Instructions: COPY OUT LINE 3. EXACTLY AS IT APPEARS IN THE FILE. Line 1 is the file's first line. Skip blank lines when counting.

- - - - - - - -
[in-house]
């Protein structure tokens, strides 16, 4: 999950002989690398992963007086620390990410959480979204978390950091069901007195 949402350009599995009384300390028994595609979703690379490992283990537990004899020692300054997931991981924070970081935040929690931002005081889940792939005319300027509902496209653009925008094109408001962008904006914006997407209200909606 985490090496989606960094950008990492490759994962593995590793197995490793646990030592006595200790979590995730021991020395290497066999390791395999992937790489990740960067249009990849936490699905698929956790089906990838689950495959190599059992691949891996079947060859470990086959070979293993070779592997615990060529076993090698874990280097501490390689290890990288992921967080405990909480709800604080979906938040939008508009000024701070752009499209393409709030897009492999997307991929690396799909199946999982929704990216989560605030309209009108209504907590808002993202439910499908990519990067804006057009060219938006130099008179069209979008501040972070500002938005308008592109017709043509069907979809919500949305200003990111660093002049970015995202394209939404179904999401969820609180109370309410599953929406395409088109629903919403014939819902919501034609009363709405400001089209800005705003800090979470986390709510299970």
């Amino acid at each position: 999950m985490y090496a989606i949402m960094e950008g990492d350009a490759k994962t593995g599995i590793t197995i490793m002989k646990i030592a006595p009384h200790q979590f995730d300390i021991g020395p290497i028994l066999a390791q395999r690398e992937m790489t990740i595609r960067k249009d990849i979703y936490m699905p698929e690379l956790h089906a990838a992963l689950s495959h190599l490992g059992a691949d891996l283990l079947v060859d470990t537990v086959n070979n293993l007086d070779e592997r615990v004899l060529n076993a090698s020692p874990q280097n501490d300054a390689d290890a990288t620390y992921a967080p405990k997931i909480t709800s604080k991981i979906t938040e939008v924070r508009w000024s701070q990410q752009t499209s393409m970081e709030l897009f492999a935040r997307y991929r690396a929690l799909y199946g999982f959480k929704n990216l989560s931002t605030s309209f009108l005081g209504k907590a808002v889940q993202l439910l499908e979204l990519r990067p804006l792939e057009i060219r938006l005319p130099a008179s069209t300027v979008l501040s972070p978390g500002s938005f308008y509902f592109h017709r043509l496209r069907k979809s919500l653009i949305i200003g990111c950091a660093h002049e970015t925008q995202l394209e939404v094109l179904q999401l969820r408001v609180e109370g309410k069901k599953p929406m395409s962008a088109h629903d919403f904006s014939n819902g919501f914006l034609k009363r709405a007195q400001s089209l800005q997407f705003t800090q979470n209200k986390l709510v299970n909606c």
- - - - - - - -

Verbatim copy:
């Amino acid at each position: 999950m985490y090496a989606i949402m960094e950008g990492d350009a490759k994962t593995g599995i590793t197995i490793m002989k646990i030592a006595p009384h200790q979590f995730d300390i021991g020395p290497i028994l066999a390791q395999r690398e992937m790489t990740i595609r960067k249009d990849i979703y936490m699905p698929e690379l956790h089906a990838a992963l689950s495959h190599l490992g059992a691949d891996l283990l079947v060859d470990t537990v086959n070979n293993l007086d070779e592997r615990v004899l060529n076993a090698s020692p874990q280097n501490d300054a390689d290890a990288t620390y992921a967080p405990k997931i909480t709800s604080k991981i979906t938040e939008v924070r508009w000024s701070q990410q752009t499209s393409m970081e709030l897009f492999a935040r997307y991929r690396a929690l799909y199946g999982f959480k929704n990216l989560s931002t605030s309209f009108l005081g209504k907590a808002v889940q993202l439910l499908e979204l990519r990067p804006l792939e057009i060219r938006l005319p130099a008179s069209t300027v979008l501040s972070p978390g500002s938005f308008y509902f592109h017709r043509l496209r069907k979809s919500l653009i949305i200003g990111c950091a660093h002049e970015t925008q995202l394209e939404v094109l179904q999401l969820r408001v609180e109370g309410k069901k599953p929406m395409s962008a088109h629903d919403f904006s014939n819902g919501f914006l034609k009363r709405a007195q400001s089209l800005q997407f705003t800090q979470n209200k986390l709510v299970n909606c």